I went for a walk on Thursday beginning with the memorial house of George Calinescu (literary critic, author, historian to name a few of the strings to his bow). It's a lovely little house comprising of two rooms, books from floor to ceiling and paintings that fair made me jaw drop. On the way out, half way up the garden path, my attention was drawn to a certain sculpture of Calinescu. A caricature to be precise. It reminded me so much of our 4 friends - the statues in front of the house on str. Rabat. Exactly the same style and humour. Who was the sculptor? I asked the guide, a little lady with a speech impediment and a force to be reckoned with on anything concerning Calinescu, for she knew everything from dates to book titles off the top of her head. She said it was by Oscar Spaethe.
I went at once to str. Rabat. Indeed, the style was so strikingly similar that the four statues could really only have been done by the same person. But how to find out? Each time I've been here there has been no one to ask, and I've popped round many times, so enthusiastic to find someone who could tell me the history of the house and afore-mentioned statues.
As I was very unelegantly climbing over a hedge to check one final time for a name or some hint of identification, a voice from the deep boomed "who are you? What are you doing?" Down in the basement with a window just under my skirt was a man. "Er...I'm looking for info on these statues," I told him. "Who are you?" he asked again. "Well, I'm fascinated by these four busts," I blustered, "and have been for a long time. Do you know anything about them? I've just been to George Calinescu's memorial house and there's one in the garden sculpted by Oscar Spaethe which reminds me so much of these..."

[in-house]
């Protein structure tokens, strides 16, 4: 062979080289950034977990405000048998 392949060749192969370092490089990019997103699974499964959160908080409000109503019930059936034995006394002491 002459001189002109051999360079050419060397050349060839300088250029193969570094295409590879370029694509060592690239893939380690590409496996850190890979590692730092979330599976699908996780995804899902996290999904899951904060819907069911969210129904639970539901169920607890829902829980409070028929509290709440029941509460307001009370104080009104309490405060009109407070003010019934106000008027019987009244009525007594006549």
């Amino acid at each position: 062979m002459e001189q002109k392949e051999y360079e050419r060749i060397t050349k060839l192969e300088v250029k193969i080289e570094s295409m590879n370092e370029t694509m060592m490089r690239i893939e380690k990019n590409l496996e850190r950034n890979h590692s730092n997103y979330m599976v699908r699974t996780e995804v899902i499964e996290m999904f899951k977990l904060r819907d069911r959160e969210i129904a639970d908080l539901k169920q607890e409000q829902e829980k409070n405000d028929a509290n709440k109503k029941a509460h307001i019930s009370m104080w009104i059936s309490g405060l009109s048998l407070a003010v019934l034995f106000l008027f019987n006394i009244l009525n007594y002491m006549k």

And what do you know? They were indeed sculpted by Oscar Spaethe, for this very house on str. Rabat had once been his. He studied in Munich with the likes of Han and Storcke and died in 1944 (luckily perhaps, or the communists would probably have thrown him in prison). The caretaker (I suppose he was) explained that the ladies were Spaethe's two wives and the fourth one which Nicole affectionately named Jules, is none other than the epigrammist Cincinat Pavelescu.... So there. Now we know. Mystery not quite solved though. We still don't know the names of Spaethe's wives, so we will continue to call them as Nicole always has: Iolanda and Mathilda. If anyone knows anything about the sculptor's two spouses, please do put us out of our misery.
Whilst in Brasov this weekend, my friends took me to str. N. Balcescu, nr. 3, the old house of Cincinat Pavelescu. Of course, he wasn't home, having died in 1943. Sadly however, there wasn't so much as a plaque to show he'd ever lived there. An e-mail and letter are in order destination Directie de Patrimoniu Brasov. How are people supposed to crunch on the fascinations of Romanian culture if the information of such defunct personalities aren't kept up to date. I only knew about it myself having fallen upon it by chance on Google!